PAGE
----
* 1 History
    * 2 Performance
    * 3 Usage
    * 4 Synonyms
    * 5 See also
    * 6 References
    * 7 External links

    [edit] History

    The 10mm Auto cartridge was championed by famous firearms expert Jeff Cooper. It was designed to be a medium velocity pistol cartridge with greater stopping power than the 9x19mm and better external ballistics (i.e., flatter trajectory, greater range) than the .45 ACP. When Norma designed the cartridge, at the behest of Dornaus & Dixon for their Bren Ten pistol (a strengthened variant of the CZ-75), they decided to increase the power over Cooper's original concept. The resulting cartridge, introduced in 1983, is very powerful, packing the flat trajectory and high energy of a magnum revolver cartridge into a relatively short, rimless cartridge for an automatic pistol.

    Despite its supporters, it has generally failed to gain popularity because the full-powered loads have too much recoil and blast for many people's tolerances. Additionally, its reduced loads can be duplicated in smaller guns using the less expensive .40 S&W cartridge. In its lighter loadings it is an exact duplicate of the popular .40 S&W cartridge, in its medium loadings it can equal or exceed the performance of the .357 Magnum. It can exceed .45 ACP performance for equivalent bullet weights. With full-power loads and heavy bullets, it may be used as a deer, bear, or boar hunting cartridge.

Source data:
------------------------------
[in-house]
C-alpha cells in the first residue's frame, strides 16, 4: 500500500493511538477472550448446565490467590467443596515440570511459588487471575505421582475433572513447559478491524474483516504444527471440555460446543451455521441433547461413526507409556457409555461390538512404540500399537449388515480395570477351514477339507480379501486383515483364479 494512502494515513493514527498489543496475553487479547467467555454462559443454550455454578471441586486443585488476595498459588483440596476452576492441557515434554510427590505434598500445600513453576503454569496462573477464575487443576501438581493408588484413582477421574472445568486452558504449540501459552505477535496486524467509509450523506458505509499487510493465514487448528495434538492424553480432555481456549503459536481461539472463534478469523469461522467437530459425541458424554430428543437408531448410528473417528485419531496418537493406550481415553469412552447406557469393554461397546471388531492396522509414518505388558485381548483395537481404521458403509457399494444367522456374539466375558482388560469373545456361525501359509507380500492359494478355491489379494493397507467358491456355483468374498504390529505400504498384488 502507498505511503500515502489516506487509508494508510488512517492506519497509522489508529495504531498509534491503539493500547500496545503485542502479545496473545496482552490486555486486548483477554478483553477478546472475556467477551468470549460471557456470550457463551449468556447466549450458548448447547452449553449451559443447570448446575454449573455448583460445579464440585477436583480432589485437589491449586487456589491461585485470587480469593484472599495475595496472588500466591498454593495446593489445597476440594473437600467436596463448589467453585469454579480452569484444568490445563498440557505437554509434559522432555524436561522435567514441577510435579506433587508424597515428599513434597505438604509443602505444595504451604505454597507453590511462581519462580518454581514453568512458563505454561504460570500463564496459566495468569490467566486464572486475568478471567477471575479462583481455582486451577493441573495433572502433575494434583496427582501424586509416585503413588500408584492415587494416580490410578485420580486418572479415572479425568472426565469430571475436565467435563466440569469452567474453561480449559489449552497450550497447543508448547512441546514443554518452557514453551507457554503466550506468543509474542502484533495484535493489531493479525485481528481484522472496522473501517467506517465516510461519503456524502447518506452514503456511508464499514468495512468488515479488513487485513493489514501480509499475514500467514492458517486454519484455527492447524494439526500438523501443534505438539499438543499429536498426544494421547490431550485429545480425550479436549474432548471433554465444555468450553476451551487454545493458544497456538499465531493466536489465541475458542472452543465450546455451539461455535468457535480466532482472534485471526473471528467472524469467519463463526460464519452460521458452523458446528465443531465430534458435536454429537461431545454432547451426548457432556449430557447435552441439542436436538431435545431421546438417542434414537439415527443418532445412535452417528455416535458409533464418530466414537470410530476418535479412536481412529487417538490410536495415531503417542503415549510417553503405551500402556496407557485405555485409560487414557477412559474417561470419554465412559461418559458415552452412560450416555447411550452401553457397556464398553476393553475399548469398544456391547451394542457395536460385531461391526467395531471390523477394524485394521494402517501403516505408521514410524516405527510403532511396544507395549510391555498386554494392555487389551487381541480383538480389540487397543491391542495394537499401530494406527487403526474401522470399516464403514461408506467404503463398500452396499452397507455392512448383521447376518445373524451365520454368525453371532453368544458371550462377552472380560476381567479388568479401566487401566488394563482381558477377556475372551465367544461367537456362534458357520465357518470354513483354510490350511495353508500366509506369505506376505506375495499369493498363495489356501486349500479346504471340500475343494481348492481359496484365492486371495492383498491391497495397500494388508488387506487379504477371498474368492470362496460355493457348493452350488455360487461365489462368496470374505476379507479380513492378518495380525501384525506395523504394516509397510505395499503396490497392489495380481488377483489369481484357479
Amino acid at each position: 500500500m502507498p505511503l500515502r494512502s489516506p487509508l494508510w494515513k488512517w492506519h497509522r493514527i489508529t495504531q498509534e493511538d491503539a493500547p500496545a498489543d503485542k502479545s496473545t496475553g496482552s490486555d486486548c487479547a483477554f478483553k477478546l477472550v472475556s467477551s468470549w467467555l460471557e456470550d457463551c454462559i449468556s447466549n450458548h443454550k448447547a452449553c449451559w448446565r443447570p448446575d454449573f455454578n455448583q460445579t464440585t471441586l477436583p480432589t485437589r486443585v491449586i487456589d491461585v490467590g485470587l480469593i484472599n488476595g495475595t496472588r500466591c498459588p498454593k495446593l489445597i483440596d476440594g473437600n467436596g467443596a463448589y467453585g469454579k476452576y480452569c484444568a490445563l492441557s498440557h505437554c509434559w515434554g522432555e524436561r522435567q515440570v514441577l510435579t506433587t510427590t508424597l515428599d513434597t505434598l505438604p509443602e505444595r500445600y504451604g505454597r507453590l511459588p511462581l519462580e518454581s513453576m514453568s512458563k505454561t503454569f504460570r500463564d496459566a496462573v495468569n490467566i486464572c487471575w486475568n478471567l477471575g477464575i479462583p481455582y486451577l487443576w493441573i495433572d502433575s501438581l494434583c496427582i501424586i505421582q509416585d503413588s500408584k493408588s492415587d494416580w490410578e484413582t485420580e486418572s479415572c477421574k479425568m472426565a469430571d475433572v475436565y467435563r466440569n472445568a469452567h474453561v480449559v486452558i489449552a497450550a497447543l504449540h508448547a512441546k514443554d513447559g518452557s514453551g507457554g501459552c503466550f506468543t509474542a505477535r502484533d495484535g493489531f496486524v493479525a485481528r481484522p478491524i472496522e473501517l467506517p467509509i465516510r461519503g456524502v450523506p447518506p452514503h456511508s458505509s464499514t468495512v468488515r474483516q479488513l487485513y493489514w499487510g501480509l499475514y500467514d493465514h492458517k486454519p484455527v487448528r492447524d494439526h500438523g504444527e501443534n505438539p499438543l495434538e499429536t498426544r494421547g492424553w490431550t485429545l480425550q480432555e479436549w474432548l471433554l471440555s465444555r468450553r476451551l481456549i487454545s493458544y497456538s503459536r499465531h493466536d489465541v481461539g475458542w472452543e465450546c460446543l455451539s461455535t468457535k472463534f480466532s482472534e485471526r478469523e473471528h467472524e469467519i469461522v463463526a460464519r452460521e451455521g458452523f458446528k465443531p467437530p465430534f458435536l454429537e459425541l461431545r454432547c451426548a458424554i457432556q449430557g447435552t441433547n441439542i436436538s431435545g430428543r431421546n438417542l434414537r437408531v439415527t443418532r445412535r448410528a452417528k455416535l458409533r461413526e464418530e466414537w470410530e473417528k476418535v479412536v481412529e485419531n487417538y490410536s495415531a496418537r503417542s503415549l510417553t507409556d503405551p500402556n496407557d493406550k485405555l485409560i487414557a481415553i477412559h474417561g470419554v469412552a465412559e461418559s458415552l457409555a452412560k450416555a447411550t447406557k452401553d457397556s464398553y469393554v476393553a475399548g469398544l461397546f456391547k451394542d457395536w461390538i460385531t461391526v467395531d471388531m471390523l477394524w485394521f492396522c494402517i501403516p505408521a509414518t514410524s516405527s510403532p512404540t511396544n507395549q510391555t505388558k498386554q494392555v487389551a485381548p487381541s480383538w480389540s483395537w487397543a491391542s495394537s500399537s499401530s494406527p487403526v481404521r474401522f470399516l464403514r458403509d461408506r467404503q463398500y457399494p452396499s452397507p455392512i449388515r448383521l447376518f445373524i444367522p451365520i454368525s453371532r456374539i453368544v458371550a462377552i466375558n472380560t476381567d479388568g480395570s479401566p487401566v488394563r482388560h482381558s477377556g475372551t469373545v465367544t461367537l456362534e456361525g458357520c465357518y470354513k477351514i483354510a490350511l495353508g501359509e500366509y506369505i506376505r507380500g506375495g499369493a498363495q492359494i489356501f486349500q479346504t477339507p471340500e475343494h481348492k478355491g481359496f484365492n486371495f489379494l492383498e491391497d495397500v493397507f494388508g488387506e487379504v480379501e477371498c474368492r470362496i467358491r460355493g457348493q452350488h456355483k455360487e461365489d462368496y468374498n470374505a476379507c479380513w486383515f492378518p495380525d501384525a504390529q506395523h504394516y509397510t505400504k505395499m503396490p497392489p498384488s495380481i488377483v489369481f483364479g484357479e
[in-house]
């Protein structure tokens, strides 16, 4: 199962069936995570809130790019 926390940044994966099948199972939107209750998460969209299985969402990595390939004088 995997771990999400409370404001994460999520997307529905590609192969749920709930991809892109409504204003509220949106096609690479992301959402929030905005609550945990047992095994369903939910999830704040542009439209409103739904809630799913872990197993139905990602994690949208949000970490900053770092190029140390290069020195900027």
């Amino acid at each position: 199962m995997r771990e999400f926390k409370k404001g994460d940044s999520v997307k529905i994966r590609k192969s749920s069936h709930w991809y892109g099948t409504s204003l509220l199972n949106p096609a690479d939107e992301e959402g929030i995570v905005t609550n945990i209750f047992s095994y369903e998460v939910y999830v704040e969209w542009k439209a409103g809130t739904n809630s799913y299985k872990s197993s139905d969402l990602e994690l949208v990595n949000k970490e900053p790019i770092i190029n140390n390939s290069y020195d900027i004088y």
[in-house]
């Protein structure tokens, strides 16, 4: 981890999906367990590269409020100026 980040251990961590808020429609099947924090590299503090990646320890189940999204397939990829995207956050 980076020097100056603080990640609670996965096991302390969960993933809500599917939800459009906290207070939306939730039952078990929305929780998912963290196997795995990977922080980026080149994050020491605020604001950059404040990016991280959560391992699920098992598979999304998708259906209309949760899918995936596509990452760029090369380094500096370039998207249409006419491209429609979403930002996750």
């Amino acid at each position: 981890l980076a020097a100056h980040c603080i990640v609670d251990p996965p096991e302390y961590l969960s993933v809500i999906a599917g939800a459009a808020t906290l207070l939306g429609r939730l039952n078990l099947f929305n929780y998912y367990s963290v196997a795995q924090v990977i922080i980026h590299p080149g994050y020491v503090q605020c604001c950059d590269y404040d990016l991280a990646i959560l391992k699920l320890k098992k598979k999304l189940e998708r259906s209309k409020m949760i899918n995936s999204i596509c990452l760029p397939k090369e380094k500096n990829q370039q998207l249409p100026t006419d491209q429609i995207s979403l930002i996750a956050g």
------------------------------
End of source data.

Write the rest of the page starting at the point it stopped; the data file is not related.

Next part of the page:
1983 Bren Ten 10mm, SW 610 Classic 10mm
    1983 Bren Ten 10mm, SW 610 Classic 10mm